This is, of course, the sequel to Crowley's smash hit 1968 The Boys in the Band, a play that has taken a lot of hits in recent years. Detractors point to such lines as "You show me a happy homosexual and I'll show you a gay corpse," and "If we could just not hate ourselves so much." Indeed, in the light of 2002, those remarks are regrettable. I'm so glad that the current and recent generations of gays can't relate to them. But take it from an old timer: There was a time when they were all too apt.
Politics aside, The Boys in the Band is a well-made play with a lot more plot than some recent shows that were set at parties. Michael is hosting Harold's 32nd birthday bash, to which he has invited the effeminate Emory and his black buddy Bernard, along with Larry and his current (but not exclusive) lover, Hank, and Michael's own ex-lover, Donald. But also winds up hosting two other people he wasn't expecting. One is Cowboy, whom Emory purchased as a birthday gift for Harold; the other is Alan McCarthy, Michael's old college chum who is straight -- and believes that Michael is, too. Now Alan will see a slice of gay life and a side of Michael that he never anticipated. This drives Michael to insist that his guests to play a parlor game in which they are to phone "the one person that you really loved." What he really wants to do is to out Alan, whom he suspects had an affair with their friend Justin. His efforts lead to a surprise ending worthy of O. Henry.
Boys is also a hilariously funny play. Just for the fun of it, I once went through the script and counted the witty lines. Of course, sense of humor is subjective, but I'd say there are 88 funny quips in the first act and 57 in the second, ranging from "One thing to be said for masturbation; you don't have to look your best" to "Give me librium or give me meth." And after one guest vomits and another covers the bathroom with room deodorant, Michael astutely notes: "Before, it smelled like somebody puked. Now, it smells like somebody puked in a gardenia patch."
Nevertheless, one of my younger friends -- a fellow named Marc, who's one of the smartest people I know -- hates The Boys in the Band. In college, he even protested the film's being shown in a class because of its stereotypical and negative portrayals. Part of me can't disagree. In the play (and the movie), Michael says "the only thing I know about mature is Victor Mature" and admits that he's "spoiled rotten, stupid, empty, boring, selfish, self-centered." Harold calls him "a sad and pathetic man" after branding himself an "ugly, pockmarked, Jew fairy." Donald admits that he has a need to fail because that's when his mother loved him most.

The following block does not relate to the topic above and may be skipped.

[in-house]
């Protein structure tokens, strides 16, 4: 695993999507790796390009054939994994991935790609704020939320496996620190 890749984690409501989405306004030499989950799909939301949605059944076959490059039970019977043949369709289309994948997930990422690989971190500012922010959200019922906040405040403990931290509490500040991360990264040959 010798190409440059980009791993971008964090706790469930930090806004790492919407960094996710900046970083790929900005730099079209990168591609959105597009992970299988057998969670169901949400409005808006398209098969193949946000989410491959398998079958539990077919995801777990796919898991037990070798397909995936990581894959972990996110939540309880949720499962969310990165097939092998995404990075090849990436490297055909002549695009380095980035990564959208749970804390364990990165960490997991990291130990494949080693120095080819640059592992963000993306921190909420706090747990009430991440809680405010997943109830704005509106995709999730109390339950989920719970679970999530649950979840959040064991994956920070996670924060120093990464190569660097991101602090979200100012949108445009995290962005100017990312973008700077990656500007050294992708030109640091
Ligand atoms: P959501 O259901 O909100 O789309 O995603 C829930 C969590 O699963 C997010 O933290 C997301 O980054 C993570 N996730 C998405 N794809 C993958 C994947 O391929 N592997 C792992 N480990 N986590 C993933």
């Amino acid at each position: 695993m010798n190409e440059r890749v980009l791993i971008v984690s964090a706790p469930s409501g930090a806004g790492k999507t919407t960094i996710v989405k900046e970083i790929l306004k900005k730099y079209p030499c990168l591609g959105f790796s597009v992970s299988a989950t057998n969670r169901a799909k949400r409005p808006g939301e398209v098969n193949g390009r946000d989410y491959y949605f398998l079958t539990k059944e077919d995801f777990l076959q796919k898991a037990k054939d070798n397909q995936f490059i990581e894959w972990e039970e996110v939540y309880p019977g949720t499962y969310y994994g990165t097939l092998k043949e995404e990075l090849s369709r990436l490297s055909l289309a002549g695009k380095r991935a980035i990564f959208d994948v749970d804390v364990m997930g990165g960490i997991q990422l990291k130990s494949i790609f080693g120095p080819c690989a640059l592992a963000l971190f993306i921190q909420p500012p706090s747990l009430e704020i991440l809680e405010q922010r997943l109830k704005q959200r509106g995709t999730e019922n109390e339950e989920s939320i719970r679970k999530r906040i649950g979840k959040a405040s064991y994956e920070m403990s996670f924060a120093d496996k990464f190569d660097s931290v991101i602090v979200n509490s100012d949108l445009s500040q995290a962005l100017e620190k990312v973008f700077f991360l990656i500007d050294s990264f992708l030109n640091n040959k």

That's not good, not good at all. But the main reason why the characters in The Boys in the Band are miserable is because the straight world of old made them that way. If people in the '40s, '50s, and '60s had been tolerant, these guys wouldn't have turned out as they did. I saw The Boys in the Band countless times way back when and, believe me, plenty of men in the audience were weeping openly. It's not the story of today's gays, but it certainly was the story of yesteryear's. How could the 1968 production have set a then-record-high ticket price of $10 (when Broadway plays were still charging $6.90) and run 1,000 performances it if weren't telling a story that resonated and rang true?
I also believe that one reason that Stonewall and Gay Rights happened -- not the only reason, mind you, but one reason -- is because of this play. After gays saw The Boys in the Band, they no longer would settle for thinking of themselves as pathetic and wouldn't be perceived as such any longer. Now that Michael and his friends had brought their feelings out of the closet, this new generation would dare to be different. And, just as some whites' view of blacks changed after seeing A Raisin in the Sun, so too did the outlook of many straights after they caught The Boys in the Band. Some whom I personally know felt terrible and -- I saw this happen! -- actually changed the way they treated gays.
So this is a play to be cherished for what it did. And I hope The Men from the Boys -- a terrific title, by the way -- is cherished as well. I'm told that not all of the characters will be on hand. There's no Cowboy, so I guess his one-nighter with Harold didn't lead to something more permanent. No surprise that there's no Alan, either, for after the way Michael treated him, the friendship had to end. But Michael, Emory, Harold, Larry, Donald, Bernard, and Hank are all on hand -- with Rick, Jason, and Scott presumably adding to the drama.
By the way, I wonder if Emory again will again ask the question he posed in a butch voice to jokingly obfuscate his sexuality when Alan arrived: "D'ya think the Giants'll win the pennant?" The answer this year was a resounding yes. Here's hoping that The Men from the Boys gets an equally resounding yes from San Francisco critics and audiences.
[To contact Peter Filichia directly, e-mail him at firstname.lastname@example.org]